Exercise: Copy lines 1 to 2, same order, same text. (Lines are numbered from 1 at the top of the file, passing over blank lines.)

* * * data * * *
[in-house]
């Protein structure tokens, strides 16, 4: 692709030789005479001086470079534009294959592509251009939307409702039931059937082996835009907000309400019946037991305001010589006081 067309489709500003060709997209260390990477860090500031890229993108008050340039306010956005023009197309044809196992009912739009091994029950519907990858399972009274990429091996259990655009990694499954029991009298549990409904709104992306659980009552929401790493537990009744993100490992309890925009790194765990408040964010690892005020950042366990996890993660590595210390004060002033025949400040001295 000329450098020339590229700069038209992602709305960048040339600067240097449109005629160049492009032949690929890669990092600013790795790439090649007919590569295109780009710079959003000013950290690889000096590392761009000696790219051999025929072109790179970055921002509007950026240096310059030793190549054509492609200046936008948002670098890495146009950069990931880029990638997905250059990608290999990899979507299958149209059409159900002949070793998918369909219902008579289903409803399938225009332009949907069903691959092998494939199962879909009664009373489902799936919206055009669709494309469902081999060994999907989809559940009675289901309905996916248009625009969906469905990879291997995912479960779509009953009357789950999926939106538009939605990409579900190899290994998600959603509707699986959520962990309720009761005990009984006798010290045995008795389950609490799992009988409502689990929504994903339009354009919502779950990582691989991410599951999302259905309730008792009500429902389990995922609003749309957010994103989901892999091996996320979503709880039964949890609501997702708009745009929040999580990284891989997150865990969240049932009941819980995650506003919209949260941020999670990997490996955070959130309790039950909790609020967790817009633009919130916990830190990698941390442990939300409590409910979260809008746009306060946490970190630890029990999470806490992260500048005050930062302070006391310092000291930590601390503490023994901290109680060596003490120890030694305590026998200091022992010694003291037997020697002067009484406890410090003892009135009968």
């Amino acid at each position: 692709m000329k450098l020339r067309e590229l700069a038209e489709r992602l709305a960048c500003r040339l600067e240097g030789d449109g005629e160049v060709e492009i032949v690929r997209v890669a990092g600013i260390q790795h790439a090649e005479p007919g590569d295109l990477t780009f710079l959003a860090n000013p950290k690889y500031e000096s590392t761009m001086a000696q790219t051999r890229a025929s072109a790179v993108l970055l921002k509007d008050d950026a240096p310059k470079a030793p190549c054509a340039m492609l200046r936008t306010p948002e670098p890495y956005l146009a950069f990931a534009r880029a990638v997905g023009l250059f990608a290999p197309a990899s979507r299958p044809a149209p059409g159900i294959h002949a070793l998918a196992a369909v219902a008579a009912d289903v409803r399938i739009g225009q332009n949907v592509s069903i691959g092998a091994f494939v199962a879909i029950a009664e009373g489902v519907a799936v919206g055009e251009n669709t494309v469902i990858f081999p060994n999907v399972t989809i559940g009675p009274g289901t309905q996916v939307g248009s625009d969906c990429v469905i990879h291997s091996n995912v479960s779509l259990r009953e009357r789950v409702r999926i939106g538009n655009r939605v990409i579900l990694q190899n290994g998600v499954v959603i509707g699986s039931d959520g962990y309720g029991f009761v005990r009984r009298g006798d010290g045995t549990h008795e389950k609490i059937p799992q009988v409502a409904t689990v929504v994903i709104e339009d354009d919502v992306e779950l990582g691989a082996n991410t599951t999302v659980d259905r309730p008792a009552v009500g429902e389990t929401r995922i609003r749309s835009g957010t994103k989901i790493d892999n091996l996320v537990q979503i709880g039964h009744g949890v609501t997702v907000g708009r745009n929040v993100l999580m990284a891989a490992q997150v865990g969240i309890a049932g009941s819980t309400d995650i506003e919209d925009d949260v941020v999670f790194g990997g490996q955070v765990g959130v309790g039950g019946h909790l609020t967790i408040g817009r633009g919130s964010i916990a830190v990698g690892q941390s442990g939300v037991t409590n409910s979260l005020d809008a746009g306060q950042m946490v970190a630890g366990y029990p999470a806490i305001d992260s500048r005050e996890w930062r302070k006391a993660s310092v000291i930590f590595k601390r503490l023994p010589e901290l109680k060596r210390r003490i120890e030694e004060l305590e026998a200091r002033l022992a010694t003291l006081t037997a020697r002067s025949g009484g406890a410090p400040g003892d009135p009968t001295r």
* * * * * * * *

[in-house]
């Protein structure tokens, strides 16, 4: 692709030789005479001086470079534009294959592509251009939307409702039931059937082996835009907000309400019946037991305001010589006081 067309489709500003060709997209260390990477860090500031890229993108008050340039306010956005023009197309044809196992009912739009091994029950519907990858399972009274990429091996259990655009990694499954029991009298549990409904709104992306659980009552929401790493537990009744993100490992309890925009790194765990408040964010690892005020950042366990996890993660590595210390004060002033025949400040001295 000329450098020339590229700069038209992602709305960048040339600067240097449109005629160049492009032949690929890669990092600013790795790439090649007919590569295109780009710079959003000013950290690889000096590392761009000696790219051999025929072109790179970055921002509007950026240096310059030793190549054509492609200046936008948002670098890495146009950069990931880029990638997905250059990608290999990899979507299958149209059409159900002949070793998918369909219902008579289903409803399938225009332009949907069903691959092998494939199962879909009664009373489902799936919206055009669709494309469902081999060994999907989809559940009675289901309905996916248009625009969906469905990879291997995912479960779509009953009357789950999926939106538009939605990409579900190899290994998600959603509707699986959520962990309720009761005990009984006798010290045995008795389950609490799992009988409502689990929504994903339009354009919502779950990582691989991410599951999302259905309730008792009500429902389990995922609003749309957010994103989901892999091996996320979503709880039964949890609501997702708009745009929040999580990284891989997150865990969240049932009941819980995650506003919209949260941020999670990997490996955070959130309790039950909790609020967790817009633009919130916990830190990698941390442990939300409590409910979260809008746009306060946490970190630890029990999470806490992260500048005050930062302070006391310092000291930590601390503490023994901290109680060596003490120890030694305590026998200091022992010694003291037997020697002067009484406890410090003892009135009968």